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Was Orrick, Herrington & Sutcliffe somehow spooked by a senior partner’s involvement in a corporate espionage case related to China’s hunger for genetically modified seed technology? The firm won’t say, but the partner is gone and the firm has withdrawn from the high-profile case even as it continues to expand.

Last month, white-collar chair Mark Beck quietly left Orrick after agreeing to represent Mo Hailong (a.k.a. Robert Mo) in a widening criminal prosecution in Iowa, in which Mo and other Chinese nationals are accused of pilfering patented GMO seeds from agribusiness giants Monsanto Company and E. I. du Pont de Nemours and Co. According to an Orrick spokeswoman, Beck is taking a temporary leave from the firm.

Beck entered an appearance in the seed case shortly after Mo’s arrest last December. At the time, Los Angeles-based Beck was still chairing Orrick’s white-collar and corporate investigations practice, and Mo also retained two other high-ranking Orrick partners, San Francisco-based Walter Brown Jr. and Beijing-based Xiang Wang.

Orrick moved to withdraw from representing Mo on June 18, according to a July 2 court filing that granted the withdrawal. The same court filing identifies Beck as substitute counsel. He has a new office, email address and bare-bones website, www.markbecklaw.com.

We first presumed that Beck parted ways from Orrick and took the case with him, as lawyers are wont to do. But communications manager Jolie Goldstein told us that while Orrick has exited the Mo case, Beck’s departure from the firm is temporary. She called the move a “strategic decision relating to a client matter” but declined to say how long Beck’s leave will last or offer any further clues.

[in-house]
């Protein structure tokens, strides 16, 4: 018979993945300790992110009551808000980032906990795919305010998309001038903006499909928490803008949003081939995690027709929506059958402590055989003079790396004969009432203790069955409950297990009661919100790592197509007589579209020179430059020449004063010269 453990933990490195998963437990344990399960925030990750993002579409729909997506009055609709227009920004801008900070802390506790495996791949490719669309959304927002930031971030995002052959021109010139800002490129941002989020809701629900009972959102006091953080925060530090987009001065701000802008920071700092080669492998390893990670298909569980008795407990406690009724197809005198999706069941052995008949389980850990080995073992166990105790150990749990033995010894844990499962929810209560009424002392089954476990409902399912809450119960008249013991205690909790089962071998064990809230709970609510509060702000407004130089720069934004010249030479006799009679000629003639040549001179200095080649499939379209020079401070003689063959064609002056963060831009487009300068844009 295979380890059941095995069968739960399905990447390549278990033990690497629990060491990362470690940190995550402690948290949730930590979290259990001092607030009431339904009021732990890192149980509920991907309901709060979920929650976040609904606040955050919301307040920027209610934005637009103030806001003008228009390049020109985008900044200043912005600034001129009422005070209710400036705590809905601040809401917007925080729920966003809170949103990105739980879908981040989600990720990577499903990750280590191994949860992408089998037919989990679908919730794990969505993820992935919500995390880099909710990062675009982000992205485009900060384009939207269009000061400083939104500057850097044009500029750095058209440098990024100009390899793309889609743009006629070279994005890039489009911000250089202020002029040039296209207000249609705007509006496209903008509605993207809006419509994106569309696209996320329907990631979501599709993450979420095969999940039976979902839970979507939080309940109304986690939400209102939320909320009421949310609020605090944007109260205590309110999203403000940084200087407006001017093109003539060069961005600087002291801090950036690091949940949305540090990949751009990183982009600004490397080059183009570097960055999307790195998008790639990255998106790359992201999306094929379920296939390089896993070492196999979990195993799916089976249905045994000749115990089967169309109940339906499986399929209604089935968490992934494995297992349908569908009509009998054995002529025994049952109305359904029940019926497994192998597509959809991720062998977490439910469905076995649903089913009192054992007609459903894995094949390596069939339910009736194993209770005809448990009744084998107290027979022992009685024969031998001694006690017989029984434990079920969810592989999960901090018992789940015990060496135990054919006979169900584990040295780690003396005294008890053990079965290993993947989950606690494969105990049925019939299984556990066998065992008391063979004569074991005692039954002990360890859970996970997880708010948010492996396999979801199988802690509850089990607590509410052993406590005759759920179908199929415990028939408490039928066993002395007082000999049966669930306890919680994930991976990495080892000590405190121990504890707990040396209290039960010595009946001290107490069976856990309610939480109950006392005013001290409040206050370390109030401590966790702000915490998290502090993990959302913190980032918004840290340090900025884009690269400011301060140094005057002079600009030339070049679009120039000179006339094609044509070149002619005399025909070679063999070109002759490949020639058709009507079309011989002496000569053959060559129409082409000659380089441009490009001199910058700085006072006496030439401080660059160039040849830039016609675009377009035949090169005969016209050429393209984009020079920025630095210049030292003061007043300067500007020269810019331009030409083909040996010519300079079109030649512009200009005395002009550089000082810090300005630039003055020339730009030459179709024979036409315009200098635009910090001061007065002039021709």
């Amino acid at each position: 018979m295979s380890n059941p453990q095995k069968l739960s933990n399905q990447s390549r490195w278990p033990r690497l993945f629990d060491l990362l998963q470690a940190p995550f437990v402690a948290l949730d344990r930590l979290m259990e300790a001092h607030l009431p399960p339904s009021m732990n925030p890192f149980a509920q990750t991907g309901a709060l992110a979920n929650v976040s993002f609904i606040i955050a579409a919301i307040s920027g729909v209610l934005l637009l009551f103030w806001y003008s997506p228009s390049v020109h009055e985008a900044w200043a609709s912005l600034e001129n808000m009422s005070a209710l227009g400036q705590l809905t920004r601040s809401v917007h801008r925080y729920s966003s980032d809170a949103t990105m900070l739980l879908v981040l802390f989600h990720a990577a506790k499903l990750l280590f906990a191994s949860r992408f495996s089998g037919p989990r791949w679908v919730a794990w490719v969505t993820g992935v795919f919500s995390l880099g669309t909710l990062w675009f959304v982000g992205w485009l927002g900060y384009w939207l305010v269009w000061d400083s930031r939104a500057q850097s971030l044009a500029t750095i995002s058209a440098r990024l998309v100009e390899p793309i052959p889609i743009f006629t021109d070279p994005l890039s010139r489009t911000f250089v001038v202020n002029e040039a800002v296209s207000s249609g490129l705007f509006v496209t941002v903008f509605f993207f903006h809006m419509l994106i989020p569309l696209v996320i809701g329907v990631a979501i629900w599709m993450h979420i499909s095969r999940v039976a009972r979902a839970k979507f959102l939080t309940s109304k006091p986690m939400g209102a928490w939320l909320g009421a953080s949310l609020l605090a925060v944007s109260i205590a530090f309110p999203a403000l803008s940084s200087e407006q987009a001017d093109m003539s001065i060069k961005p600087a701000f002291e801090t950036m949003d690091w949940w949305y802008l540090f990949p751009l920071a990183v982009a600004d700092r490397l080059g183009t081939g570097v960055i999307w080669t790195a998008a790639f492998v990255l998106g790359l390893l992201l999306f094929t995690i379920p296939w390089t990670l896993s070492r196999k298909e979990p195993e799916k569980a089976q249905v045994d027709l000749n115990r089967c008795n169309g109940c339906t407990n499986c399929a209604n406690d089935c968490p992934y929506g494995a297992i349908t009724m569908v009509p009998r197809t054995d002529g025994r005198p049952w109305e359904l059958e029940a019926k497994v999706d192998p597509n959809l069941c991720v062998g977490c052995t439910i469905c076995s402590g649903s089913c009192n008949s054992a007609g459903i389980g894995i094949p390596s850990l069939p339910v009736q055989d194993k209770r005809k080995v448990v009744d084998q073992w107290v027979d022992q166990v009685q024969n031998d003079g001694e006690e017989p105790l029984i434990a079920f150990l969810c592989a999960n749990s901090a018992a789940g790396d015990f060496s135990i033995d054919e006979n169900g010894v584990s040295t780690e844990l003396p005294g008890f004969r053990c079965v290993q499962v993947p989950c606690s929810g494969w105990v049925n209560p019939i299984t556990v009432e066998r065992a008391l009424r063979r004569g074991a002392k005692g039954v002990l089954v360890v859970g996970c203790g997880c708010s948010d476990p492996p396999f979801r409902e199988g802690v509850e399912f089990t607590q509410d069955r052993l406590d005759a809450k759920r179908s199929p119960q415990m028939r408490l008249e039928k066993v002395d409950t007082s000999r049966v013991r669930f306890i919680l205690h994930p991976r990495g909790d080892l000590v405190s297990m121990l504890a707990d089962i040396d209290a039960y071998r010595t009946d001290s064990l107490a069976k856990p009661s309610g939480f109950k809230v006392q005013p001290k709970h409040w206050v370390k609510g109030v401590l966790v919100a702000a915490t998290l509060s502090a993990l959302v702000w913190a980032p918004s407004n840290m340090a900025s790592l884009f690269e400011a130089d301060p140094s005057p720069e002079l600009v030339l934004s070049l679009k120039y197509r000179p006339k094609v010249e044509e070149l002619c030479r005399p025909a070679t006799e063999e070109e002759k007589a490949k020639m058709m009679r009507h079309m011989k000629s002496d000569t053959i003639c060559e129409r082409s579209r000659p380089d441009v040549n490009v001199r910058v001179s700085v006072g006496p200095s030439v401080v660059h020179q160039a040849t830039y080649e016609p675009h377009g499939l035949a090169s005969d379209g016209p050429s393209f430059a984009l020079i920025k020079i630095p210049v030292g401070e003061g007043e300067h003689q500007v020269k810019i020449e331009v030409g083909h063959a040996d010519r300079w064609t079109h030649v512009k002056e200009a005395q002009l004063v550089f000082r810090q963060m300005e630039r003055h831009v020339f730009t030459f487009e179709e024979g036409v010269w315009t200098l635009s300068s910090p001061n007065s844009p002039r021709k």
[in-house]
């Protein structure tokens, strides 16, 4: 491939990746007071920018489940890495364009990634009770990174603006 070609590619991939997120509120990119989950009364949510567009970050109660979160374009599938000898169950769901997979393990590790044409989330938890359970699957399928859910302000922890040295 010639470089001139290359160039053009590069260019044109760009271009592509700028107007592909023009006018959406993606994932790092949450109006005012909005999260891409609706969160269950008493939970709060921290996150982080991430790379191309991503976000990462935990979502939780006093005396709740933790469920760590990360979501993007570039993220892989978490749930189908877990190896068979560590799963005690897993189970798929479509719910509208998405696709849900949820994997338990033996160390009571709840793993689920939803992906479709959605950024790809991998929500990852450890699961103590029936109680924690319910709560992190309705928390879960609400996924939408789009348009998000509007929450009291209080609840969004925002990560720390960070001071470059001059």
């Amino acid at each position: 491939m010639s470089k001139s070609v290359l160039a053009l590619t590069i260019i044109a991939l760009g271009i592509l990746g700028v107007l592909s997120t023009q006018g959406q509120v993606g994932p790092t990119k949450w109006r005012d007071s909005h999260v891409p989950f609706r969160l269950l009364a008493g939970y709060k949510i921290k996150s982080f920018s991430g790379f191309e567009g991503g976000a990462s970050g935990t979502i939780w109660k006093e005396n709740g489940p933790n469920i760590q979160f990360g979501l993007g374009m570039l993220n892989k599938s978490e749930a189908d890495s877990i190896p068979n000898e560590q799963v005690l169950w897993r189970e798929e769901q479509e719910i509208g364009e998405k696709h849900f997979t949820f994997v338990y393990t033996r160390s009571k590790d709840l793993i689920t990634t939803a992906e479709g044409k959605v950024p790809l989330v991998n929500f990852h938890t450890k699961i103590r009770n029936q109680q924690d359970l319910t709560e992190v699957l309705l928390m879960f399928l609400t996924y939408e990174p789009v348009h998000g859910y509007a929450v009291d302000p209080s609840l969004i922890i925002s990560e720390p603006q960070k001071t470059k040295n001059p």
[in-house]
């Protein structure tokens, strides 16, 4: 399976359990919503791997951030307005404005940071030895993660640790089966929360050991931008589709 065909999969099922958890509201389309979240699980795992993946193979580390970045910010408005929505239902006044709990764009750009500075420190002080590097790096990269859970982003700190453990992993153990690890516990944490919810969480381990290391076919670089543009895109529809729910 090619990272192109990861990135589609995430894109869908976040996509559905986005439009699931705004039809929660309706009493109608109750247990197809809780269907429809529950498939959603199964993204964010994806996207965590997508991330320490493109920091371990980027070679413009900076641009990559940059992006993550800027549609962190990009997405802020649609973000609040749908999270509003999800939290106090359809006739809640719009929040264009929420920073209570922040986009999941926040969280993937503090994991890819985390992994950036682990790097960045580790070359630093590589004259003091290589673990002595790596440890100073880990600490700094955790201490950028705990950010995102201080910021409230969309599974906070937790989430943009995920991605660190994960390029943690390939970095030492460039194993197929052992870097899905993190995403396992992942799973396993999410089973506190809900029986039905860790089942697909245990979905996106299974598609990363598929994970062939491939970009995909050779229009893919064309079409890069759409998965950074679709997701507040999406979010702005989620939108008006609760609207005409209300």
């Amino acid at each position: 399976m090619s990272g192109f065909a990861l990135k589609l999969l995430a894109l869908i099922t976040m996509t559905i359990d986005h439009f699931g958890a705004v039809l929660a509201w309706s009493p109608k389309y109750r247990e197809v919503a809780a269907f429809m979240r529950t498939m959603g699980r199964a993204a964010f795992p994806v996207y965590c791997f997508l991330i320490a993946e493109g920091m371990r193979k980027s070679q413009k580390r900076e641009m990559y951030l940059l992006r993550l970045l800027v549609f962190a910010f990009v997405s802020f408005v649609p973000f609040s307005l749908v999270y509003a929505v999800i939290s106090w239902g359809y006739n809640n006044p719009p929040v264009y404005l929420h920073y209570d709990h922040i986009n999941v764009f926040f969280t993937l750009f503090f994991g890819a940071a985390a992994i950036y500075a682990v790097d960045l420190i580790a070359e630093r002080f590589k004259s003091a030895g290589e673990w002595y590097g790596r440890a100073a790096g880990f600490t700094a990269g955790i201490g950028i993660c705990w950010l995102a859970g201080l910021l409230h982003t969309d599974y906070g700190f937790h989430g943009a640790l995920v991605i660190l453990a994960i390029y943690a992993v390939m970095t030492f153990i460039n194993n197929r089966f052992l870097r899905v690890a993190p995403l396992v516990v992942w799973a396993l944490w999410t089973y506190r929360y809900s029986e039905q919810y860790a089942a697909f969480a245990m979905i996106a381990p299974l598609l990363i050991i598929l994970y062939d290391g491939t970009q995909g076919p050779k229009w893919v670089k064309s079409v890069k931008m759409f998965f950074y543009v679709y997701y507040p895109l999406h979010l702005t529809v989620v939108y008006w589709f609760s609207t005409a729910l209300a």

Beck didn’t respond to our phone calls, and Brown, who is a member of Orrick’s executive board, referred our request for comment back to Goldstein. The federal prosecutor on the case, Jason Griess, also didn’t return a call seeking comment.

Meanwhile, the seed case is continuing to heat up. Federal prosecutors in Des Moines allege that Mo and other employees of Beijing Debei Nong Group Co. (known as DBN Group) and its subsidiaries conspired to steal patented seeds from secret test fields in the Midwest and ship them to China in order to reproduce their traits. On July 2, prosecutors added criminal charges against a seventh Chinese national, Mo Yun, who oversaw DBN Group’s research project management team from 2001 to 2009. Mo Yun is the sister of Mo Hailong and the wife of Chinese billionaire and DBN Group chairman Shao Genhuo.